A lack of qualified medical professionals, especially in rural areas, greatly limits access to quality healthcare services in Zambia. Increasing the number of appropriately trained medical 9 professionals in all countries is a specific target under the United Nations Sustainable Development Goal (SDG) 3 ⎼ Good Health and Well-Being . Zambia operates under the World 10 Health Organization (WHO)’s minimum threshold of doctors, nurses, and midwives (22.8 per 10,000 persons), with only 11.2 medical professionals per 10,000 people. Shortages remain the highest in rural areas, where attraction and retention rates continue to be a problem.
Sr. Anastasia M. Kalingeme, Sisters of Mercy (SOM), endeavors to assist in filling the healthcare professional gap by providing quality healthcare services in her rural Zambian community.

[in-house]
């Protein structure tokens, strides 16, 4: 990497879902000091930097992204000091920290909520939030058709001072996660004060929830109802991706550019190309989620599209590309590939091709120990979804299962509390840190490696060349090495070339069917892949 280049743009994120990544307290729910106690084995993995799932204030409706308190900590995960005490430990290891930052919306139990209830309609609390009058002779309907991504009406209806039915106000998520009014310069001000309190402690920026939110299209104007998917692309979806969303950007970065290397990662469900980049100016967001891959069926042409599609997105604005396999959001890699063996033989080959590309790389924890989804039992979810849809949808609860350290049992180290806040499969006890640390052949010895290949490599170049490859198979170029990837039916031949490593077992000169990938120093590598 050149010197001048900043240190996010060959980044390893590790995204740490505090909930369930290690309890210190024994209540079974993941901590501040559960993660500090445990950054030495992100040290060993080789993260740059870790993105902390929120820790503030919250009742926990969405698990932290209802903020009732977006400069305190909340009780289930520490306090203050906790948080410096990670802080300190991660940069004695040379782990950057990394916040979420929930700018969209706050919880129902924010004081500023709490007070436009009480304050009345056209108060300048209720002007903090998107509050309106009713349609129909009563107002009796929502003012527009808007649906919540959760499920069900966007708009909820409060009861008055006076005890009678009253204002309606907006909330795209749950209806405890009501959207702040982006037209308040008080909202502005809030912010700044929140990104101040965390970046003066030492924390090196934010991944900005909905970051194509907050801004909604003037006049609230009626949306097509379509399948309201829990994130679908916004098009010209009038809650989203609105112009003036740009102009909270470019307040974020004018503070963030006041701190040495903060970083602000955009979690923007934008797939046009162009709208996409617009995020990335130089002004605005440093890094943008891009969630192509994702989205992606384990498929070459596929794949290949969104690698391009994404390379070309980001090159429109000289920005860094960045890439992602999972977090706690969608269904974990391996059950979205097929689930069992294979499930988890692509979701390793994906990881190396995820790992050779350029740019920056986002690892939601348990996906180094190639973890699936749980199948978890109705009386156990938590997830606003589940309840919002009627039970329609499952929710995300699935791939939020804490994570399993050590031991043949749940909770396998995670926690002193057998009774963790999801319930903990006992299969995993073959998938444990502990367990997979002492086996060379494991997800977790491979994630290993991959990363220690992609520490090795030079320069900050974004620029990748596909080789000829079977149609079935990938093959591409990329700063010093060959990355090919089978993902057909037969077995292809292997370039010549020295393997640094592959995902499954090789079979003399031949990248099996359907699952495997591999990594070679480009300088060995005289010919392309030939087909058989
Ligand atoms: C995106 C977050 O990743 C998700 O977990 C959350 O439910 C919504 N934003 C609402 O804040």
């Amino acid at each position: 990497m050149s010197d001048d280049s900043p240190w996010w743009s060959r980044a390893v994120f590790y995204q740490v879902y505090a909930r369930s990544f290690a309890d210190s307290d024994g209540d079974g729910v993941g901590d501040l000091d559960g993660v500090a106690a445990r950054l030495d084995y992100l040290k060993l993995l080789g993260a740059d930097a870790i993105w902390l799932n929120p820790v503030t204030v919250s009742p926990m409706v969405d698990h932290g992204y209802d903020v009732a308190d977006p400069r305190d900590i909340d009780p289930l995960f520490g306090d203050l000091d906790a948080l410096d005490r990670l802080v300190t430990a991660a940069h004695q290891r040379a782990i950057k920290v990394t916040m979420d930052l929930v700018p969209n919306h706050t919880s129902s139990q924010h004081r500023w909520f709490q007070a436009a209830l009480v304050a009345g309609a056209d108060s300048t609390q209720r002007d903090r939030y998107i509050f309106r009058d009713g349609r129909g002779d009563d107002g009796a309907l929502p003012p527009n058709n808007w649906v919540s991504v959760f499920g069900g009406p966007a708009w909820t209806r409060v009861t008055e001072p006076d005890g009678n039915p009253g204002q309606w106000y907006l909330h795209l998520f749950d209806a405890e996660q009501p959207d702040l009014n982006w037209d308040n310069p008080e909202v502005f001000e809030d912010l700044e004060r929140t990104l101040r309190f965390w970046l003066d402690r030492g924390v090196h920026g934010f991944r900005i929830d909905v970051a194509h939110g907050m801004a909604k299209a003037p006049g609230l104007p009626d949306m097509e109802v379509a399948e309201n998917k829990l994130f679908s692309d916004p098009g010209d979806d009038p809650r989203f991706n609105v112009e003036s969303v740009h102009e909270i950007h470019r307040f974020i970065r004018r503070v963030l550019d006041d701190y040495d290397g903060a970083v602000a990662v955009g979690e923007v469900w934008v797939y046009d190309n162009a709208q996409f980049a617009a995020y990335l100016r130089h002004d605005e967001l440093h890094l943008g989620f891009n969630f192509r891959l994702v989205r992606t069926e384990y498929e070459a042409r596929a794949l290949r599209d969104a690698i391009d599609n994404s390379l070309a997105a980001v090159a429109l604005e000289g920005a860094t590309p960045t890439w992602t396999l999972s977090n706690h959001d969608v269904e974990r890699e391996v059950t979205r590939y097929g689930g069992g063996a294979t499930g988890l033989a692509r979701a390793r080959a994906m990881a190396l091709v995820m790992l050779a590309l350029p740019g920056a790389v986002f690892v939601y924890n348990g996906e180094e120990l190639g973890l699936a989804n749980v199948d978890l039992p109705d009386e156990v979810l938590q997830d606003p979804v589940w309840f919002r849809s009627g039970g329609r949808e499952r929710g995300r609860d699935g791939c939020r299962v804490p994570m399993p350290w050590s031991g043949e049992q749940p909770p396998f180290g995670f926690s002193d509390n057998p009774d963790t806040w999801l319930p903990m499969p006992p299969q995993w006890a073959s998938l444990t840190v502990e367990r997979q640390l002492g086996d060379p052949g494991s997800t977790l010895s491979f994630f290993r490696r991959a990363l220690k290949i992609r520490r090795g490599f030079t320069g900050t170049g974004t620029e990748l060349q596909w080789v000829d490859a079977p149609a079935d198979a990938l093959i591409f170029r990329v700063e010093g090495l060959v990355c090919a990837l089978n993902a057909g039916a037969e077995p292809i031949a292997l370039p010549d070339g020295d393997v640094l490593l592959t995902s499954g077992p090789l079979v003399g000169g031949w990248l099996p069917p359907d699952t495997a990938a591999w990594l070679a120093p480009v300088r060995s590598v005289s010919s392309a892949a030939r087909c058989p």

With the support of ASEC’s Two-Year Scholarship Program, Sr. Anastasia attended the Chainama College of Health Science and earned her Bachelor’s of Clinical Science in June 2018. Since that time, Sr. Anastasia reports that she has been serving “in a rural place, where doctors shun to go and work” and that the training she received has equipped her with the skills to perform surgical procedures.
Sr. Anastasia provides obstetric, gynecological, and surgical treatment to patients who would otherwise have limited to no access to medical care.
Of the education she received, Sr. Anastasia writes that she has been able to, “acquire skills that will last forever in serving life in communities where I live and serve.”
evidence that the education of sisters such as Sr. Anastasia, who serve the marginalized and most vulnerable populations, promises to assist in increasing good health and well-being for all. Sr. Anastasia is dedicated to her patients and says, Sr. Anastasia is dedicated to her patients and says,
“I find happiness in doing my service and satisfied when I see my patients well and discharged from hospital back to their homes.”